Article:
The Pinot Grigio 2020 opens up with a crisp green apple bouquet mixed with fresh herbal notes, underpinned by a vibrant minerality. Traces of mint are faint, but present, adding a touch of complexity to the bouquet. On the palate, the wine features a medium acidity, with the green apples and herbs carrying over from the bouquet.
The Maximilian Vino Spumante Brut opens with a bouquet that is instantly citrusy, think lemon zest and orange peel, and copious wild flowers. On the palate, the wine is quite refreshing, with a pleasant but faint acidity. The finish is lasting, leaving behind traces of the floral notes from the bouquet.
The Pratello Pink Garda Rosé surprises with oak essence off the top of the glass, and mixed fruit notes, chiefly citrus and tropic fruit. On the palate, the wine is sweet but not overly so, with the fruit of the bouquet carrying over quite nicely.
What to Eat – The Pairing
With the Chardonnay. Think white bodied fish crusted in fresh herbs. You can also opt for light starters and light pasta dishes. In terms of starters, think of antipasto boards featuring things like marinated cheese, toasted nuts, and light seafood starters, such as my Marinated Cheese Board. Conversely, you might consider lightly grilled chicken, particularly if you’re preparing it with fresh herbs and lemon, such as my Cayenne Chicken Strips, which I drizzled with a Balsamic glaze.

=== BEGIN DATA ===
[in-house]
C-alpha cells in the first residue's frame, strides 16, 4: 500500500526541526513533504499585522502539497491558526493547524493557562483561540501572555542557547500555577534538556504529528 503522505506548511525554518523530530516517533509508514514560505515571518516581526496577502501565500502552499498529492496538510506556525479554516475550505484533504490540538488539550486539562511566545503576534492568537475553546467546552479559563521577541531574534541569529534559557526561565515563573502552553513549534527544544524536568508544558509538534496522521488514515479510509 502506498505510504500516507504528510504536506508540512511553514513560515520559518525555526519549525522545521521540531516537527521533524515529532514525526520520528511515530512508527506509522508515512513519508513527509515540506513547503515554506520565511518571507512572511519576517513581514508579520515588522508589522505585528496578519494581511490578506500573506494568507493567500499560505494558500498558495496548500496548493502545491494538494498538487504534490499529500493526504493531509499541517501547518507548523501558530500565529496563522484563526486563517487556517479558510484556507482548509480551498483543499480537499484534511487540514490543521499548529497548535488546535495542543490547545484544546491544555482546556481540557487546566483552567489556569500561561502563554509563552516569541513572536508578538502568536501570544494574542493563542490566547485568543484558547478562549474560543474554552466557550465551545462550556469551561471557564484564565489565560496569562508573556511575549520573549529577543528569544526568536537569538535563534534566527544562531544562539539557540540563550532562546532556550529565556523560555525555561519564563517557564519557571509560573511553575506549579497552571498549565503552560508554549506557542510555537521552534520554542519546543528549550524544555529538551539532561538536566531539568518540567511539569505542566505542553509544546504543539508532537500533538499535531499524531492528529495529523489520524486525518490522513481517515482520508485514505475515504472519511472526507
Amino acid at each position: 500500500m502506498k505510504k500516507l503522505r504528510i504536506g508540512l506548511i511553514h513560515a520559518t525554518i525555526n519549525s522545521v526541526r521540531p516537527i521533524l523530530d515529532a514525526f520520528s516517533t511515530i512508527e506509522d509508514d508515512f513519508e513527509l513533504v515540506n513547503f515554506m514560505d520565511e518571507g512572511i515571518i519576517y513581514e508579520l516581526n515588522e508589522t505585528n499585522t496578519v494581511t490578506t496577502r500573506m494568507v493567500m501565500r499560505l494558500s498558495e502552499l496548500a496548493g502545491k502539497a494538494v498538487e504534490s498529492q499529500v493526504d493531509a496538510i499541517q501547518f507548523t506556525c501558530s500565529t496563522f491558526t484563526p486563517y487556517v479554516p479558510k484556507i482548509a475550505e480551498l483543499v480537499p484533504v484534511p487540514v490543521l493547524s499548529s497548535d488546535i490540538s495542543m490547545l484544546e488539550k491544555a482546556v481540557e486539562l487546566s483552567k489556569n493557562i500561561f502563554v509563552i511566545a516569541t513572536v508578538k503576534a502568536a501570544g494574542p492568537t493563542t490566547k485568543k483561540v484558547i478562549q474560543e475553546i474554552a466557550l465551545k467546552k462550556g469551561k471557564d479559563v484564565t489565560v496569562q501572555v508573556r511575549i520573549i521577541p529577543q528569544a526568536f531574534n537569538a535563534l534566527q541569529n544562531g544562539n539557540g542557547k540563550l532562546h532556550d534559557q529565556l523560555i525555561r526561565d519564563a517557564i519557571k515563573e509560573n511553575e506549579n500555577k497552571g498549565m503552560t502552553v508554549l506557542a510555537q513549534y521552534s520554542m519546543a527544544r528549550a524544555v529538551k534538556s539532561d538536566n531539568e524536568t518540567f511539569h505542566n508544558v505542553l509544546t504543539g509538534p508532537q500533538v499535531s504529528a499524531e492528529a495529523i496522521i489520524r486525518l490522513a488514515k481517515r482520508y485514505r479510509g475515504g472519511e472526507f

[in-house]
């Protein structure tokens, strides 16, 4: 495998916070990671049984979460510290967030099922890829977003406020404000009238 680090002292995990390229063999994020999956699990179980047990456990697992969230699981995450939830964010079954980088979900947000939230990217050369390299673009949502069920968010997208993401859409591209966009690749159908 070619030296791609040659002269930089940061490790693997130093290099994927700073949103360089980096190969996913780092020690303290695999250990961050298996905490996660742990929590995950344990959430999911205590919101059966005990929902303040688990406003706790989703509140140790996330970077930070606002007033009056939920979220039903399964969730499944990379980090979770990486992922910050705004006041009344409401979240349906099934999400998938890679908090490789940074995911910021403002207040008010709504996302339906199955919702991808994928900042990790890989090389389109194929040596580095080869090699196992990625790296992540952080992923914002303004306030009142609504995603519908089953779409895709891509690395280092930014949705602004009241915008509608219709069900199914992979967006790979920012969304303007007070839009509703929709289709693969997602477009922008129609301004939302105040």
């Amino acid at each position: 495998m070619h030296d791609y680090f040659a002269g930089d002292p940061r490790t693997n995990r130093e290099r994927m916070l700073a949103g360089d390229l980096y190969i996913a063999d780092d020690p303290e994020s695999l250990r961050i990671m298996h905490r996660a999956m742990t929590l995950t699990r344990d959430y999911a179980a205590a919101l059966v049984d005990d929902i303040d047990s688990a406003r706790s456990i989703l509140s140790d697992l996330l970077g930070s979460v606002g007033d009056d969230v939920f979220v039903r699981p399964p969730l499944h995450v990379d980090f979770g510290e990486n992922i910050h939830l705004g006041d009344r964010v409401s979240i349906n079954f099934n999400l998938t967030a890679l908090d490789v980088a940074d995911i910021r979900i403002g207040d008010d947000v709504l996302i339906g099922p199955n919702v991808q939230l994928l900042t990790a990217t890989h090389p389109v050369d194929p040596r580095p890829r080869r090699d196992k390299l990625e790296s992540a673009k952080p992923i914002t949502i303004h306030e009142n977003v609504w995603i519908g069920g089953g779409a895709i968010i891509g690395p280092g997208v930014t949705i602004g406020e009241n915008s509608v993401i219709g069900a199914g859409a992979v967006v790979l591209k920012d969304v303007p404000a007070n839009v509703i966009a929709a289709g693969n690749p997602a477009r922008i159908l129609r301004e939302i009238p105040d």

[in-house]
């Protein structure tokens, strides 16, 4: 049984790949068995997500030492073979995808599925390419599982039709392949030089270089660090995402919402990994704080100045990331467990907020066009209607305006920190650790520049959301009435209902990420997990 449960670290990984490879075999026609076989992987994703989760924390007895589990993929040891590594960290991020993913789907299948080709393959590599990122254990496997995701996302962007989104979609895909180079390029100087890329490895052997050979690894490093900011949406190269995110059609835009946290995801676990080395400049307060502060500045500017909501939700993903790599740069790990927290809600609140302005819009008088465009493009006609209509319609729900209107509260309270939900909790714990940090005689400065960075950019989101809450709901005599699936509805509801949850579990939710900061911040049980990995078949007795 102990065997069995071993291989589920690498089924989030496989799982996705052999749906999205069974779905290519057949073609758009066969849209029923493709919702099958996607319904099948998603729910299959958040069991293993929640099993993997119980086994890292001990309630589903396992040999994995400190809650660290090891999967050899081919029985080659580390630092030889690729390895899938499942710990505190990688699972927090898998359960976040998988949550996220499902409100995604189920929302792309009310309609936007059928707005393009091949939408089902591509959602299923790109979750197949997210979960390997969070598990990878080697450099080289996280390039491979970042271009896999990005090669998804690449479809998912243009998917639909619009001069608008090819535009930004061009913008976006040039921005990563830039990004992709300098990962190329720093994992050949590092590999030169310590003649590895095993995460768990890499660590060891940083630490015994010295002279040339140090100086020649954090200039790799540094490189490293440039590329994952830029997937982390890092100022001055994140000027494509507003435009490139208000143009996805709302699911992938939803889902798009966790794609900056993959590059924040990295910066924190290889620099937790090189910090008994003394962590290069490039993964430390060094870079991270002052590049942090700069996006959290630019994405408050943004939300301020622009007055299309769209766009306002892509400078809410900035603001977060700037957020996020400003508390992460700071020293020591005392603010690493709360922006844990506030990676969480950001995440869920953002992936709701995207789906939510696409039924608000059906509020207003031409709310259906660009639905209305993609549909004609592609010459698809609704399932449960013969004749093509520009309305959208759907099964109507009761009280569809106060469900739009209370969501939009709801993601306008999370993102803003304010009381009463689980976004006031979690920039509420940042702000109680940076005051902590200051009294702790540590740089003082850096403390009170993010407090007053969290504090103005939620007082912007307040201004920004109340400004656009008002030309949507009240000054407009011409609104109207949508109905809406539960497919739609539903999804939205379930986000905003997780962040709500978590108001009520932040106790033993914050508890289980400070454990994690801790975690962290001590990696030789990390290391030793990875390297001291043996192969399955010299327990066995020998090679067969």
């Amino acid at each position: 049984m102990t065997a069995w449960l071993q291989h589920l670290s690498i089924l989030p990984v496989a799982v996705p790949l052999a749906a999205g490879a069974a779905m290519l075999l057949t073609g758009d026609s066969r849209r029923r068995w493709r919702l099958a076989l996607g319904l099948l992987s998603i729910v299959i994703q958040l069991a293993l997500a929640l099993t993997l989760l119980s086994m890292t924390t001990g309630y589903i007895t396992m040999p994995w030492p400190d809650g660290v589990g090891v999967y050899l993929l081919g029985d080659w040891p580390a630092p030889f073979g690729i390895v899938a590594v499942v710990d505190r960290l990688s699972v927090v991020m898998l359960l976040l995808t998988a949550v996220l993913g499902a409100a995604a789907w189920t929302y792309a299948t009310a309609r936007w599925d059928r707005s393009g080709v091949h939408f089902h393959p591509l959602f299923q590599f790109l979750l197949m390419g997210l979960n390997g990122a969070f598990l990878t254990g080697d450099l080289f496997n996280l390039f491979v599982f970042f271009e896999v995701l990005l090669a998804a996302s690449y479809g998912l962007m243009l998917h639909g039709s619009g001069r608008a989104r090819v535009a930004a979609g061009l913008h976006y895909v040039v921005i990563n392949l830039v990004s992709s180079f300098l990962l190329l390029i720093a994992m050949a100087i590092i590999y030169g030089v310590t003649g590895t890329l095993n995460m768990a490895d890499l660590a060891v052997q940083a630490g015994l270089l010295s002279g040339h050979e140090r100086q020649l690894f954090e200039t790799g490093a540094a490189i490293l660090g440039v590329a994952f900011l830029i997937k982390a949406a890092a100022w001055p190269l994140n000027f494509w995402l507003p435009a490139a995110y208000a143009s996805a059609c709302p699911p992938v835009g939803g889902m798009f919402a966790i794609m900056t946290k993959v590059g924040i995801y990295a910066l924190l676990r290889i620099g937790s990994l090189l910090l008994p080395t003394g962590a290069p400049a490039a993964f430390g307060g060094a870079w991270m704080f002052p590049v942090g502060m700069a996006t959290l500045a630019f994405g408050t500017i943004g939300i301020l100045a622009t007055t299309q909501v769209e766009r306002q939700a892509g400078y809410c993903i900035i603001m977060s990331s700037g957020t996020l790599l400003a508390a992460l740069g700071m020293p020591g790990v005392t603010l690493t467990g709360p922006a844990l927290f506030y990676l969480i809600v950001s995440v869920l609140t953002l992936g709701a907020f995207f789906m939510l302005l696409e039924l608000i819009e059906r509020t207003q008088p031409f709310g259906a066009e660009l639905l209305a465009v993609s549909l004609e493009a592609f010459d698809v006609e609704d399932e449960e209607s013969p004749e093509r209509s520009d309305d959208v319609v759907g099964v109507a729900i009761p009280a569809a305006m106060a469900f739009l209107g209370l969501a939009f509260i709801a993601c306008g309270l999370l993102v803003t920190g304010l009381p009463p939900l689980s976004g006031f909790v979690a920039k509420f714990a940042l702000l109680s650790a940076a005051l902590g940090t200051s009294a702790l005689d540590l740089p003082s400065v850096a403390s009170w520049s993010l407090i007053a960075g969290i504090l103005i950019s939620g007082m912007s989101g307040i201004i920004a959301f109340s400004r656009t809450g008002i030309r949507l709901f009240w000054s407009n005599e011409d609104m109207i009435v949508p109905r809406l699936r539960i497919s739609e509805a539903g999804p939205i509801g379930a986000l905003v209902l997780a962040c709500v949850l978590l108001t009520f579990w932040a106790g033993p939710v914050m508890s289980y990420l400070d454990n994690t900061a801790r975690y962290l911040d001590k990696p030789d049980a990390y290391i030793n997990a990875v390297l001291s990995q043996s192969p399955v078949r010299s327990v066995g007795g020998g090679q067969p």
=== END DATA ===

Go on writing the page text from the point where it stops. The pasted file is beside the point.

With the Pinot Grigio you want to think light and fresh. Pinot grigio is a delicate, neutral wine that pairs best with things like grilled chicken or braised pork. Think pita pockets stuffed with a mix of Greek salad, marinated feta, and either grilled chicken or cubed pork roasted with herbs and garlic. Similarly, lightly herbed fish, pasta tossed with garlic and oil, and other such fare are all ‘on the mark’ pairings. Conversely, you might also consider pairing this wine with a cheese board – which is perhaps the most common ‘by the book’ pairing for pinot grigio. Piave Vecchio cheese is a favorite for this purposes, as we’re doing here today. Piave Vecchio, made from pasteurized cow’s milk, has a pleasantly sweet flavor that contrasts with bitter, almond-like undertones. We’re using a Piave Vecchio Selezione, which is aged for a year or more. This aging process intensifies and concentrates its flavor.
With the Maximilian Brut think light starters, garden salads, cheese boards, or as an aperitif. A cheese such as Piave Mezzano, would also pair deliciously – as we’re doing today. Piave Mezzano is aged for up to six months, and has a notable sweetness and intense flavor, but without being overly sharp. Though softer than its Vecchio counterpart, I find that this cheese is also great for crumbling over salads.
Pair the Pratello Garda Rosé Brut with light starters and very light fish dishes. Cheese boards, lush antipastos, and leafy green salads are all delicious pairings. Conversely, serving this wine simply as an aperitif is also a way to go.Print